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Interview with
Margaret McCartney

“Many screening programmes show evidence of benefit... But many also have evidence of harm”
Author of “The Patient Paradox”, Margaret McCartney is a GP in Scotland (Glasgow) and a die-hard supporter of the notion that sexed up medicine is bad for people’s health. A regular contributor to the British Medical Journal and the lay media (she is well-known for her participation in Radio 4's Inside Health program), Margaret McCartney will be in Lisbon, in July 2014, for a singular and controversial lecture. 
Suffice to say that this Scottish doctor believes patients must have real autonomy to deny screenings and that, sometimes, social justice can do more to prolong people´s lives than the use of preventive medicines.

What are the main ideas that you want to introduce in your lecture during the WONCA Europe Conference 2014, in Lisbon?
Margaret McCartney - Politicians seem to have the idea that the best prevention medicine is medicines – when it’s really about social inequalities, education, and fair public health law. Statins really can’t compete with social justice for making people’s lives longer and better. It seems that doctors have accepted the responsibility for public health at an individual level, and in turns, individuals are stigmatised for their lack of responsibility over their ‘poor health’. I think this is the wrong way about. There is definitely a place for good preventative medicine, but it is wrong to think that GPs doing risk factor management can replace a fair society. 

Why is "sexed up medicine" bad for our health?
When we make decisions about our health based on overselling, unfair claims, bias, conflicts of interest, or incomplete information, we are not going to be making the most informed choice. All medical interventions come with risks and benefits. Unfortunately, profit-making enterprises frequently minimise the risks and hype up the benefits. 

You wrote in an article, published in The Independent, that "I am a GP, and I do not go for cervical smears. Nor do I know what my cholesterol level is, and when I reach 50 and am invited to mammography screening, I will not be turning up”. What drove you to make these statements?
For too long, people – especially women – have been simply told to get their screenings done, and have been made to feel irresponsible if they don’t. Many screening programmes show evidence of benefit... But many also have evidence of harm – not least, people sometimes avoiding doctors when they are ill to avoid being encouraged into a screening test they don’t want. We have to be more mature about risk and the balance of risk; patients are autonomous and have the right to a fair discussion of risk and benefit. We have to respect that autonomy.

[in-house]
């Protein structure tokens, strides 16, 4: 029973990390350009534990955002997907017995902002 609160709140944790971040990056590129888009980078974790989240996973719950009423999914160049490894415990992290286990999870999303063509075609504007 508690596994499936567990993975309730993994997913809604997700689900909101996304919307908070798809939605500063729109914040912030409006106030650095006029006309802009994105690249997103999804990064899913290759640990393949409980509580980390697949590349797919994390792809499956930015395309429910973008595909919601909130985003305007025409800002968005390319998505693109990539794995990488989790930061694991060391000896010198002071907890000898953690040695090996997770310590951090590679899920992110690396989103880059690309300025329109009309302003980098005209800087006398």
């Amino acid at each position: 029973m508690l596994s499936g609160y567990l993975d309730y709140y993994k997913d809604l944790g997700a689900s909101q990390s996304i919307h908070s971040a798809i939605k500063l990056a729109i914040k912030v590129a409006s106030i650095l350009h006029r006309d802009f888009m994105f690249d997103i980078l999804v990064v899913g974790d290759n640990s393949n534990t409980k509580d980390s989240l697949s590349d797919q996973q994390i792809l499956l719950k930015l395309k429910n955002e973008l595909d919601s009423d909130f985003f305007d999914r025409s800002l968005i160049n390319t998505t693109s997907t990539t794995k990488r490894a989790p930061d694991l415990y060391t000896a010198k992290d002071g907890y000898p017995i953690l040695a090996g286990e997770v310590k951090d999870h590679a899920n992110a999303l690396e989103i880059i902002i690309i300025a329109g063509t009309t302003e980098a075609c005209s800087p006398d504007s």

Do you think national health authorities are spending unnecessary resources on tests and screenings for healthy people?
Probably. There are many NHS tests, like the ‘health checks’ being offered that are not evidence based. Most others have a mixture of benefit and risk. If we really wanted to make a difference to people’s lifespan there are very effective ways to do it, without screening - it seems illogical to me that in the UK we offer non-evidence based screening, but seem to be having massive opposition to plain cigarette packaging or minimum alcohol pricing. In the meantime, the problem with many screening tests, for example, mammography, is the production of over diagnosis – diagnosing cancer and being treated for it even though it would never naturally have come to attention or needed treatment. If we were more honest about the pros and cons, I suspect many people would opt out – and this would prevent over diagnosis. 

How can family physicians prevent excess prevention?
There are two issues; the things we do as individuals and the things that governments do. Because people are invited to screenings centrally, most GPs don’t have much ability to offer people evidence based advice and help them make an autonomous choice. In the consulting room, I find it very difficult in a few minutes to try and ensure people are getting enough fair information. Pushing for change, via organisations like Informed Choice about Cancer Screening, in the UK, I hope will have some measurable difference. 

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